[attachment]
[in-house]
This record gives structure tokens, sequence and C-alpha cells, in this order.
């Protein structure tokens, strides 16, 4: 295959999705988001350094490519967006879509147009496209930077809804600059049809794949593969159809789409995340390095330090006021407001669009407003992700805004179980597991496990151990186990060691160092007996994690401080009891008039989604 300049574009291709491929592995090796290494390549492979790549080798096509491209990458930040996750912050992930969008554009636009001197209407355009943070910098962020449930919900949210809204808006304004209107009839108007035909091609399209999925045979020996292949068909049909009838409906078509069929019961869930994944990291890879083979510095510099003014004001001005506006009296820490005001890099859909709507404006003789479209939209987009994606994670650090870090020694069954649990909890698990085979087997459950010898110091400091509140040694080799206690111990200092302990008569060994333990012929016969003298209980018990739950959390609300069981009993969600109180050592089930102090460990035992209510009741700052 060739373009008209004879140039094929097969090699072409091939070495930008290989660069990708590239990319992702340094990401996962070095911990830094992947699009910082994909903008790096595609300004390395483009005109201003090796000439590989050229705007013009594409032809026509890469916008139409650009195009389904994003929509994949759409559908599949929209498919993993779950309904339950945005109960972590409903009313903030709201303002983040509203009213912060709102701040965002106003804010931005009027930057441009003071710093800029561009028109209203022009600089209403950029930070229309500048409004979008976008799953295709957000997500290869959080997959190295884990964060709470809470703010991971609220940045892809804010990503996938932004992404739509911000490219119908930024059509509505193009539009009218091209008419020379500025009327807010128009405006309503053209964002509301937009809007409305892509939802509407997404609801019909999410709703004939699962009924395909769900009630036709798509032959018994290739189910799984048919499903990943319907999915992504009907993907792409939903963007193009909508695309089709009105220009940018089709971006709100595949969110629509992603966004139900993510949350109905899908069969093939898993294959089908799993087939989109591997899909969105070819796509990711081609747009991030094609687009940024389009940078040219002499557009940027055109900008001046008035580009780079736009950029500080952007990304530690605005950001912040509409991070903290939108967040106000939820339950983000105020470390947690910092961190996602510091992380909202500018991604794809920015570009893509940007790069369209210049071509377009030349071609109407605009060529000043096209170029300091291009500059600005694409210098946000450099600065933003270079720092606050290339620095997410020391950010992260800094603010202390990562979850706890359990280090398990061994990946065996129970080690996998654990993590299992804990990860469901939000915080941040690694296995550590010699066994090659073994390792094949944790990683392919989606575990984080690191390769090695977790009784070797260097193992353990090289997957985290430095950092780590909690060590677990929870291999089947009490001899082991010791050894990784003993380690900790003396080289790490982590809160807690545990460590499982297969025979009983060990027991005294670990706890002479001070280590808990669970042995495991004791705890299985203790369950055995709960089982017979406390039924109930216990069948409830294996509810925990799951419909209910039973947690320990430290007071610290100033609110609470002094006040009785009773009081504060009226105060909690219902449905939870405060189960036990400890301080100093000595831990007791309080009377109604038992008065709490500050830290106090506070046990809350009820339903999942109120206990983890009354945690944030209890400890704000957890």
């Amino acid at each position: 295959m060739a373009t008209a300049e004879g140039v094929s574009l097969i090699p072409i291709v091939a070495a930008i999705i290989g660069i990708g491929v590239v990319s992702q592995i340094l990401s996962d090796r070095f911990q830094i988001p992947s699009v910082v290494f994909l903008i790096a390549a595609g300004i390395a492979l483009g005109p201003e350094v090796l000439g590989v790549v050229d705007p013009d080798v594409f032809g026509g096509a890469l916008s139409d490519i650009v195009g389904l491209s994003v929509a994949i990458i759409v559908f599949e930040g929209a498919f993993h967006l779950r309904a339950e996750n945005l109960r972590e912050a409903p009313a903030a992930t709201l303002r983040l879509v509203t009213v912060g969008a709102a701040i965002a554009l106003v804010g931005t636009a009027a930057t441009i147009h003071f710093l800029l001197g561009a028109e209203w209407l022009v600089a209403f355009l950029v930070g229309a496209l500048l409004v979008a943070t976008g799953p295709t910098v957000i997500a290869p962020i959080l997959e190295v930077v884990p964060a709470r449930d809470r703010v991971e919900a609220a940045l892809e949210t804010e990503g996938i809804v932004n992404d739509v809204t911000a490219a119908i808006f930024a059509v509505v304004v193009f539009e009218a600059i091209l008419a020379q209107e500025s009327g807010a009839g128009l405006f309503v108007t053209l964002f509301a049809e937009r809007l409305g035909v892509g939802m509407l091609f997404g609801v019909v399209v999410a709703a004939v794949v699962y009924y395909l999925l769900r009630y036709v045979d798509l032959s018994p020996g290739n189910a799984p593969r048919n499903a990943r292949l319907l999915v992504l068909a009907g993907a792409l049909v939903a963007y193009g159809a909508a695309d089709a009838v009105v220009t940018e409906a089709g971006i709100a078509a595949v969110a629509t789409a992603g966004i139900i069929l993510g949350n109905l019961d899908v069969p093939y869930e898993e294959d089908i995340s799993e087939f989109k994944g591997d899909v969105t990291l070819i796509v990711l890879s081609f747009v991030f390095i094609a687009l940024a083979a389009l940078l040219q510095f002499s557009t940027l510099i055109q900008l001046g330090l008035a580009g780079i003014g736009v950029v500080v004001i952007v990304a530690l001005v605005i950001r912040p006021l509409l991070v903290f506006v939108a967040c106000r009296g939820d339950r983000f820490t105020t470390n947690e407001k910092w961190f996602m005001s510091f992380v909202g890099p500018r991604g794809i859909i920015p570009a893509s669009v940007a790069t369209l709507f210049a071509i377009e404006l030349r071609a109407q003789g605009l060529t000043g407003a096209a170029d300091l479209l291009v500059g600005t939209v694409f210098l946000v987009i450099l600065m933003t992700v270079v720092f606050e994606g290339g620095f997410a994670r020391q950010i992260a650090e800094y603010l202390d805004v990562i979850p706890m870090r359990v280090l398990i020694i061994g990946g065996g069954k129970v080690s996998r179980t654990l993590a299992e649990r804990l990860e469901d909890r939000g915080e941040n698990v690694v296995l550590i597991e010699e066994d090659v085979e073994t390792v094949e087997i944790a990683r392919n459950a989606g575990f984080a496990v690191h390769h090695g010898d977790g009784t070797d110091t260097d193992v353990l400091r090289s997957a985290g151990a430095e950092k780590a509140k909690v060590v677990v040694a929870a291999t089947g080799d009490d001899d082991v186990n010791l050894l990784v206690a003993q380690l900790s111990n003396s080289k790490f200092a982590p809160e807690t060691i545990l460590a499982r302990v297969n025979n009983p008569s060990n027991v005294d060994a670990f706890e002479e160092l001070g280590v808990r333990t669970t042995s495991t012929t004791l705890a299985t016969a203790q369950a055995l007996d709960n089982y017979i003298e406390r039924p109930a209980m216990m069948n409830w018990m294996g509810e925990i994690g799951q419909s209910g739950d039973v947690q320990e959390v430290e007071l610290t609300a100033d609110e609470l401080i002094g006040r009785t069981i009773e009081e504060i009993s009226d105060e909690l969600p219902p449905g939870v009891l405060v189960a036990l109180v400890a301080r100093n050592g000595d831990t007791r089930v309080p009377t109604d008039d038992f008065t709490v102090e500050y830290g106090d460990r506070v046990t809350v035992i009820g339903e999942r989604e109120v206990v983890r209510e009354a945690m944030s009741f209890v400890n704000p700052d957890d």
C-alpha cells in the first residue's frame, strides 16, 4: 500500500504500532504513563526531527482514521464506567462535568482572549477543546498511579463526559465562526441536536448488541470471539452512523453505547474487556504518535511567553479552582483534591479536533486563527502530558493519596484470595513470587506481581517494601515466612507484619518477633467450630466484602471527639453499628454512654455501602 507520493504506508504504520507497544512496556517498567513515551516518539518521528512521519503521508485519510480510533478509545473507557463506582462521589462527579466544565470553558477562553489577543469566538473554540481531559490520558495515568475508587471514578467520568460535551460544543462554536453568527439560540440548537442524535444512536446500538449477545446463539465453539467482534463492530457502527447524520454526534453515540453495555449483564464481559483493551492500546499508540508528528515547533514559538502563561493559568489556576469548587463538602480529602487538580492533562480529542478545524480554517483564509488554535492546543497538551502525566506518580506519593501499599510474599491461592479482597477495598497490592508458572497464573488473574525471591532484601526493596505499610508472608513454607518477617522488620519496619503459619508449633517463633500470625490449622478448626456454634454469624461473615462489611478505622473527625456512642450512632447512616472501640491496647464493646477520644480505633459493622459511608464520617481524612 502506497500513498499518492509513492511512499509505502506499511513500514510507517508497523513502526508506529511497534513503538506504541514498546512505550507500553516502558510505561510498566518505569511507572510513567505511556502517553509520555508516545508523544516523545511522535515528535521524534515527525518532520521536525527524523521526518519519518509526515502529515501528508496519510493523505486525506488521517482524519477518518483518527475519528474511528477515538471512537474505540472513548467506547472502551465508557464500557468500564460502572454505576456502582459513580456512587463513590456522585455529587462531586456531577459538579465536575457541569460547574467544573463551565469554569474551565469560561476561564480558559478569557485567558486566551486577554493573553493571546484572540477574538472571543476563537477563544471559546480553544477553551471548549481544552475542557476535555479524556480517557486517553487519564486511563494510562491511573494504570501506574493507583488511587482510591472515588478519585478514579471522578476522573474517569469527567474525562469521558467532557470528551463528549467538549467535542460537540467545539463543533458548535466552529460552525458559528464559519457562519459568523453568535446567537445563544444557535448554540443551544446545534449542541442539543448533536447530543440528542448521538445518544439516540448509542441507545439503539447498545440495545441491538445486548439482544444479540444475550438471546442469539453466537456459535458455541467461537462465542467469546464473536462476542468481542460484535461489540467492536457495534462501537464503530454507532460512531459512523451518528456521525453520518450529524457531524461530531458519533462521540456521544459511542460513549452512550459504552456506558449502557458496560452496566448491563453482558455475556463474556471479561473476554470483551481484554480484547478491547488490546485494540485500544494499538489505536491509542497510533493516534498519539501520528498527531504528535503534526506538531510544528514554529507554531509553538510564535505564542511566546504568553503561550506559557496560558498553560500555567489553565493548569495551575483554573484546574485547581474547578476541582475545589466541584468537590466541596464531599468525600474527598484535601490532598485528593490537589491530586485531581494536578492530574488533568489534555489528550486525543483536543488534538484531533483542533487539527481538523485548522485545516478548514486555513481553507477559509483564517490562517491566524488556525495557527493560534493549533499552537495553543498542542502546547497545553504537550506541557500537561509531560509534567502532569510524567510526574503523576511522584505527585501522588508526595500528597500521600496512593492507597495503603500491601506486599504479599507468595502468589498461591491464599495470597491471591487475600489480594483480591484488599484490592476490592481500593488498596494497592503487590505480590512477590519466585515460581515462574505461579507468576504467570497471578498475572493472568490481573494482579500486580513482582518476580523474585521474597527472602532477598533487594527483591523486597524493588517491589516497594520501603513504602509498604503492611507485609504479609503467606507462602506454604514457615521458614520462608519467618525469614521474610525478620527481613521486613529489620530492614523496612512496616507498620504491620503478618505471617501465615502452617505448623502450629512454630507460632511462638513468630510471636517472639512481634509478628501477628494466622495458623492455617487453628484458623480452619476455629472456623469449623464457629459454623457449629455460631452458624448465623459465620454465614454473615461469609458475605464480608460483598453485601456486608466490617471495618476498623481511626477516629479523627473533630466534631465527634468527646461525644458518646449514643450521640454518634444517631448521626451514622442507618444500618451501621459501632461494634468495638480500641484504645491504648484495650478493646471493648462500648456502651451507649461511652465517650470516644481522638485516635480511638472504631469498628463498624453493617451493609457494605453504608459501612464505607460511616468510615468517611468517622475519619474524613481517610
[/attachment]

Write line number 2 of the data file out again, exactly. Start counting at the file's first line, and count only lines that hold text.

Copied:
This record gives structure tokens, sequence and C-alpha cells, in this order.